The model described by equation (2.2) provided a good fit to data, with mass and temperature explaining 83 per cent of the variation in COT_{min} (figure 1, best fit model: ). Data supported both quantitative predictions regarding effects of temperature and body mass on COT_{min}. The 95 per cent confidence interval (CI) for the *β* parameter (*β*_{est} = –2.2 × 10^{3}, 95% CI = (–3.1 × 10^{3}, −1.3 × 10^{3}), *p* = 1 × 10^{−4}) overlapped the predicted range (−3.1 × 10^{3}, −2.9 × 10^{3}), confirming that the observed effect of water temperature on COT_{min} matched that predicted by our model. The observed temperature-dependence is approximately equivalent to a *Q*_{10} of 1.3. The 95 per cent CI of the *α* parameter (*α*_{est} = 0.80, 95% CI = (0.69, 0.92), *p* < 2 × 10^{−16}) overlapped the predicted value of 0.72 (figure 1*b*), confirming that the observed mass-dependence also matched model predictions. COT_{min} depends on both temperature and mass; to display data in bivariate plots, COT_{min} values were normalized based on observed mass-dependence of COT_{min} (mass-corrected ; figure 1*a*) or observed temperature-dependence of COT_{min} (temperature-corrected ; figure 1*b*).

The consistent predictable increase in COT_{min} with increasing temperature demonstrates that COT_{min} increases with temperature among species as well as within species [5]. The strong agreement between predicted and observed values of the temperature exponent *β*, support our model, suggesting that the effect of temperature on COT_{min} may be primarily mediated by changes in *R*_{std}; changes in *R*_{swim} are not necessary to produce the observed temperature-dependence. Further support comes from the direct observation that *R*_{swim} is independent of temperature in at least one species [5]. This finding contrasts sharply with the strong effect of temperature-mediated changes in viscosity on the swimming mechanics of small larval fishes, where increasing temperature can actually decrease COT [2]. Changes in water temperature thus appear to have opposing effects on the swimming performance of different life stages.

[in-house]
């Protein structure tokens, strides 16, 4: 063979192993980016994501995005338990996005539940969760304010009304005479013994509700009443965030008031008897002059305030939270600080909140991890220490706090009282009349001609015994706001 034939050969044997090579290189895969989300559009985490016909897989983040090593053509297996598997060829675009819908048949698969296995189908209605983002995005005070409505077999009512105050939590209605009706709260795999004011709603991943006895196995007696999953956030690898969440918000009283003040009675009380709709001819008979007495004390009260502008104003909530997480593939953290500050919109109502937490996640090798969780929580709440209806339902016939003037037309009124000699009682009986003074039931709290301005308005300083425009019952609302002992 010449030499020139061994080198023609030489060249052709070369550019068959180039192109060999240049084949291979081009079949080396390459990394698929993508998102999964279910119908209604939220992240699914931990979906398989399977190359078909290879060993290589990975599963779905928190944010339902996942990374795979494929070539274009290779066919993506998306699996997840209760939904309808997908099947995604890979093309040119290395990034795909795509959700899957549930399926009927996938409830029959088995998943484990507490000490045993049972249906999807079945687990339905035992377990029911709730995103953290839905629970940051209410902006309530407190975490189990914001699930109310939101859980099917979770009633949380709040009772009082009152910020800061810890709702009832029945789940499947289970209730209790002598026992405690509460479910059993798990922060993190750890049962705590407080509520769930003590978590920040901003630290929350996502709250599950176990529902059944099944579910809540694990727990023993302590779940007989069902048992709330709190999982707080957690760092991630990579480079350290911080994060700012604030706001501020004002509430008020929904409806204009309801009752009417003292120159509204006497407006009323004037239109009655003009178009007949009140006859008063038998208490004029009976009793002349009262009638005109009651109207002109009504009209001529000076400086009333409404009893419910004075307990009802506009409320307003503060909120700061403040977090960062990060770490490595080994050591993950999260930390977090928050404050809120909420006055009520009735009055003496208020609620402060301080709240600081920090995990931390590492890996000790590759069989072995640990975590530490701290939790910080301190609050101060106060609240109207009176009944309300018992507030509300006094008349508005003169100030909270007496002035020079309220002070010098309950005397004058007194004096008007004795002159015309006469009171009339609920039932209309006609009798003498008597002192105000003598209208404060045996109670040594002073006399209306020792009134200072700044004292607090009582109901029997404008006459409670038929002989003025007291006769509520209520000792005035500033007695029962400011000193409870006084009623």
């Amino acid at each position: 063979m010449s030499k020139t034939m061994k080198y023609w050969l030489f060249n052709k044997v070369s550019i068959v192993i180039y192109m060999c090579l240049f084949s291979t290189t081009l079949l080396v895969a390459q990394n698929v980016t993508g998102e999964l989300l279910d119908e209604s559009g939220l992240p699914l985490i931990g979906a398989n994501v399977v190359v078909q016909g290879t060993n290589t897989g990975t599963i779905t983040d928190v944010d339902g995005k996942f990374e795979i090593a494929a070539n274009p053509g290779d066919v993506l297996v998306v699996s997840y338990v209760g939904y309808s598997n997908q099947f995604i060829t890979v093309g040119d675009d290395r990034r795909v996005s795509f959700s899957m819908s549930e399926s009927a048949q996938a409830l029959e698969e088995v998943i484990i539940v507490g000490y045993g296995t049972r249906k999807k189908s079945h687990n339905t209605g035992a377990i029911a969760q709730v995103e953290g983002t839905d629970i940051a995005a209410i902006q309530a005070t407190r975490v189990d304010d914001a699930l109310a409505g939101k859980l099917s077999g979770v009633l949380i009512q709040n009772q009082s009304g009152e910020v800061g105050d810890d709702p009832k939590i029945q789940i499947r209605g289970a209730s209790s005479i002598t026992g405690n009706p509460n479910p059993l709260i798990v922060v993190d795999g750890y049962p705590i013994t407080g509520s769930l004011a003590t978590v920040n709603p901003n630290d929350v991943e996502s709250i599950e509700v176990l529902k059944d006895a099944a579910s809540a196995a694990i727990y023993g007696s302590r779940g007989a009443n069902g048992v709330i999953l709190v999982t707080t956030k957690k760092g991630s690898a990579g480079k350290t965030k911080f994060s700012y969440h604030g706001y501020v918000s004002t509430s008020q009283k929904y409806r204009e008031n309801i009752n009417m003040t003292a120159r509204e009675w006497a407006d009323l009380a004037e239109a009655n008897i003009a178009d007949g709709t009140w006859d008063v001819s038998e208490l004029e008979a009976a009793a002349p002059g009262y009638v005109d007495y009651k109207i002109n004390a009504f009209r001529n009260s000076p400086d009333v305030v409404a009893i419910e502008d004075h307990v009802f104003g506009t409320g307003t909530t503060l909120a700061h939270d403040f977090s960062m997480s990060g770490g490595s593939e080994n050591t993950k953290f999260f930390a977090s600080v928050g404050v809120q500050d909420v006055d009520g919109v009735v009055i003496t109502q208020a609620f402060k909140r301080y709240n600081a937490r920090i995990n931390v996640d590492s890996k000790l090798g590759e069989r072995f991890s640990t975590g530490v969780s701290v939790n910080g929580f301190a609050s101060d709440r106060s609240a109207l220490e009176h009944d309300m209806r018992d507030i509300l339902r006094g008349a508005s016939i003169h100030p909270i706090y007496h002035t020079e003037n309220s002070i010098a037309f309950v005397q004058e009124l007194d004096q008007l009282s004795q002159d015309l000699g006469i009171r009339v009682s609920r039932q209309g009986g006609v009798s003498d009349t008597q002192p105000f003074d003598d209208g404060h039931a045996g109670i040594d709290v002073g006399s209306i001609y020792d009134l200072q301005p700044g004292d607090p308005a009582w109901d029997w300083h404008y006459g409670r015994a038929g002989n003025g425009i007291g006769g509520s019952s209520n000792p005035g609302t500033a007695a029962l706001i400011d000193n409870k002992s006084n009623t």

Our results lead to two general insights about the effect of water temperature on the cost of swimming. First, the model and empirical estimates of the *α* and *β* parameters can be used to predict the mean change in COT_{min} under particular climate change scenarios. For example, an increase in water temperature of 2–4°C [1] would lead to a 6–12% increase in the minimum amount of energy required to swim 1 m. Second, the data presented here support our assumption that COT_{min} changes exponentially with inverse temperature (1/K). If this is generally the case, a given increase in water temperature will elicit a larger absolute change in COT_{min} in warm water than in cold water. For example, an increase in temperature of 2.5°C, from 27.5°C to 30°C (figure 2, upper dashed lines), causes an increase in COT_{min} that is 1.5 times greater than that caused by an increase from 5°C to 7.5°C (0.12 J m^{–1} versus 0.08 J m^{–1}; figure 2, lower dashed lines). It is thus plausible that major changes in the cost of swimming will occur in geographical regions where water temperatures are already high.

Unexplained variation about the fitted lines in figure 1 at least partially reflects variation in the speed exponent *γ*, which affects COT_{min} as illustrated by equation (2.2). The mean value *γ* among the species included in our analysis was 2.4, close to the values predicted by simple hydrodynamic models (*γ* = 2.5–2.8) [8]. However *γ* varied around this value (coefficient of variation = 0.44). One promising approach for improving predictions may be using more detailed models of fish swimming mechanics (e.g. [10]) to better understand variation in the *γ* parameter in the simpler model used here.

Our results suggest that rising water temperatures may increase the energetic cost of routine swimming behaviours such as foraging and migration. The precise impact of climate change will ultimately depend on the degree to which water temperatures rise. However, integrating our results with work on the thermal physiology of larval, juvenile and adult fishes [2,3] will produce a more comprehensive picture of the potential for climate change to affect fishes and the communities they inhabit.

## Acknowledgements

We thank members of the Gillooly laboratory for helpful thoughts and comments. A.M.H. was supported by a National Science Foundation Graduate Research Fellowship under grant no. DGE-0802270.

- Received September 13, 2011.
- Accepted October 3, 2011.

- This journal is © 2011 The Royal Society